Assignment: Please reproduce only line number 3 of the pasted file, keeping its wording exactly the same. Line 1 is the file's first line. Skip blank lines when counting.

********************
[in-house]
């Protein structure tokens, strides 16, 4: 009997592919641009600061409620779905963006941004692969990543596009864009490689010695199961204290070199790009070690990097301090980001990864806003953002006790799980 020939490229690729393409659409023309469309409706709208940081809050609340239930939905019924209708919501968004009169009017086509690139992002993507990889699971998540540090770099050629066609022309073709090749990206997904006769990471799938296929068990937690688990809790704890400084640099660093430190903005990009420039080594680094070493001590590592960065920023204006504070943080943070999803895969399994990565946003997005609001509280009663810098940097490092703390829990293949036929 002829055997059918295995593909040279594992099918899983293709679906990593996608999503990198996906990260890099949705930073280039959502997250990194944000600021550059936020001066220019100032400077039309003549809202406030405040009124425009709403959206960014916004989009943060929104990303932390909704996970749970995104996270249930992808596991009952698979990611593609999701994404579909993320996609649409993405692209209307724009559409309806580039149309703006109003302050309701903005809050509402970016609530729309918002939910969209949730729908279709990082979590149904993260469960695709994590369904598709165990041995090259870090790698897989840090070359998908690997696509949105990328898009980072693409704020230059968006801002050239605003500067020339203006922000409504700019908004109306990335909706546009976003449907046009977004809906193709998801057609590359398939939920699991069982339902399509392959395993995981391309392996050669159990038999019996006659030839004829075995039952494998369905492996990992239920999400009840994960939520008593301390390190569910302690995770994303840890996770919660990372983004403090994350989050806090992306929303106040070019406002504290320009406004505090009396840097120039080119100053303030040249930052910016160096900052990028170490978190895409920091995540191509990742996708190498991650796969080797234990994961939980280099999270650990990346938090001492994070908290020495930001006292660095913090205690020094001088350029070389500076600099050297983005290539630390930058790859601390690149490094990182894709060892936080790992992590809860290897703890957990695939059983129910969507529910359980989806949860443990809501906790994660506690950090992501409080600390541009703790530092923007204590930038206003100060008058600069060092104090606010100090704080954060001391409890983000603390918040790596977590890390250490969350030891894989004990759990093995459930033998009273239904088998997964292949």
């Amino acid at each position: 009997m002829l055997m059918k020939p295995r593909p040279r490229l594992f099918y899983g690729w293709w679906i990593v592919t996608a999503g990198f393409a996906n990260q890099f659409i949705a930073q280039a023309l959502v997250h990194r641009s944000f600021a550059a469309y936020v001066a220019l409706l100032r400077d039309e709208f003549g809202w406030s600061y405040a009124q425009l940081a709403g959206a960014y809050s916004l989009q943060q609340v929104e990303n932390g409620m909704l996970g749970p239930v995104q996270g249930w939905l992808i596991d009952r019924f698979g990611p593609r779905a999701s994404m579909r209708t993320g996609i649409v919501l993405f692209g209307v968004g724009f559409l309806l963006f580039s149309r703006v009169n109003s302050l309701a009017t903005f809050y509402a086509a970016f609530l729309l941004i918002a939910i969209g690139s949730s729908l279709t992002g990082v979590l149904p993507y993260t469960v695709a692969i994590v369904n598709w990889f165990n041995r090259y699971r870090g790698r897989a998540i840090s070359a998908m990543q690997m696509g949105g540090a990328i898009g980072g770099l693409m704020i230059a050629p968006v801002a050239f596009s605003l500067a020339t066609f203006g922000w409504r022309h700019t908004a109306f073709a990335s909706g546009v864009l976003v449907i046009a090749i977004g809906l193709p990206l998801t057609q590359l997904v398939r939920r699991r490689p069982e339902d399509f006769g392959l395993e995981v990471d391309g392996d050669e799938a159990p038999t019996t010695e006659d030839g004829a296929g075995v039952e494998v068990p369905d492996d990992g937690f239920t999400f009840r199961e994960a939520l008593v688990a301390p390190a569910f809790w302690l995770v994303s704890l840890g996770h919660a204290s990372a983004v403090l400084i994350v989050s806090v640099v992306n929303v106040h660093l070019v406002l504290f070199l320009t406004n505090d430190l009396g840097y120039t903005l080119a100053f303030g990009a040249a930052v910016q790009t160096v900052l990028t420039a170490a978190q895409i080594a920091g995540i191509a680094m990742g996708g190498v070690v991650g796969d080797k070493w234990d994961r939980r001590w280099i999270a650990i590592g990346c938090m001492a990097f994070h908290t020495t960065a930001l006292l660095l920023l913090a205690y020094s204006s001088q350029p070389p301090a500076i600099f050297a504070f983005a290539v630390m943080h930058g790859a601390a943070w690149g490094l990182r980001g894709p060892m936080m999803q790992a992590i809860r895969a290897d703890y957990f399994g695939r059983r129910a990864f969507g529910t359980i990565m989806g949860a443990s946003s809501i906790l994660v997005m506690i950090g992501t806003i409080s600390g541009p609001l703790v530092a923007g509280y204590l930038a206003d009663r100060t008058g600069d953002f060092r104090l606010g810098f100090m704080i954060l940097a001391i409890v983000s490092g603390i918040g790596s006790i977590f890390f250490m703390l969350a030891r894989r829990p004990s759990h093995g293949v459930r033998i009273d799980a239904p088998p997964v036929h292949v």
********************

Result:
């Amino acid at each position: 009997m002829l055997m059918k020939p295995r593909p040279r490229l594992f099918y899983g690729w293709w679906i990593v592919t996608a999503g990198f393409a996906n990260q890099f659409i949705a930073q280039a023309l959502v997250h990194r641009s944000f600021a550059a469309y936020v001066a220019l409706l100032r400077d039309e709208f003549g809202w406030s600061y405040a009124q425009l940081a709403g959206a960014y809050s916004l989009q943060q609340v929104e990303n932390g409620m909704l996970g749970p239930v995104q996270g249930w939905l992808i596991d009952r019924f698979g990611p593609r779905a999701s994404m579909r209708t993320g996609i649409v919501l993405f692209g209307v968004g724009f559409l309806l963006f580039s149309r703006v009169n109003s302050l309701a009017t903005f809050y509402a086509a970016f609530l729309l941004i918002a939910i969209g690139s949730s729908l279709t992002g990082v979590l149904p993507y993260t469960v695709a692969i994590v369904n598709w990889f165990n041995r090259y699971r870090g790698r897989a998540i840090s070359a998908m990543q690997m696509g949105g540090a990328i898009g980072g770099l693409m704020i230059a050629p968006v801002a050239f596009s605003l500067a020339t066609f203006g922000w409504r022309h700019t908004a109306f073709a990335s909706g546009v864009l976003v449907i046009a090749i977004g809906l193709p990206l998801t057609q590359l997904v398939r939920r699991r490689p069982e339902d399509f006769g392959l395993e995981v990471d391309g392996d050669e799938a159990p038999t019996t010695e006659d030839g004829a296929g075995v039952e494998v068990p369905d492996d990992g937690f239920t999400f009840r199961e994960a939520l008593v688990a301390p390190a569910f809790w302690l995770v994303s704890l840890g996770h919660a204290s990372a983004v403090l400084i994350v989050s806090v640099v992306n929303v106040h660093l070019v406002l504290f070199l320009t406004n505090d430190l009396g840097y120039t903005l080119a100053f303030g990009a040249a930052v910016q790009t160096v900052l990028t420039a170490a978190q895409i080594a920091g995540i191509a680094m990742g996708g190498v070690v991650g796969d080797k070493w234990d994961r939980r001590w280099i999270a650990i590592g990346c938090m001492a990097f994070h908290t020495t960065a930001l006292l660095l920023l913090a205690y020094s204006s001088q350029p070389p301090a500076i600099f050297a504070f983005a290539v630390m943080h930058g790859a601390a943070w690149g490094l990182r980001g894709p060892m936080m999803q790992a992590i809860r895969a290897d703890y957990f399994g695939r059983r129910a990864f969507g529910t359980i990565m989806g949860a443990s946003s809501i906790l994660v997005m506690i950090g992501t806003i409080s600390g541009p609001l703790v530092a923007g509280y204590l930038a206003d009663r100060t008058g600069d953002f060092r104090l606010g810098f100090m704080i954060l940097a001391i409890v983000s490092g603390i918040g790596s006790i977590f890390f250490m703390l969350a030891r894989r829990p004990s759990h093995g293949v459930r033998i009273d799980a239904p088998p997964v036929h292949v």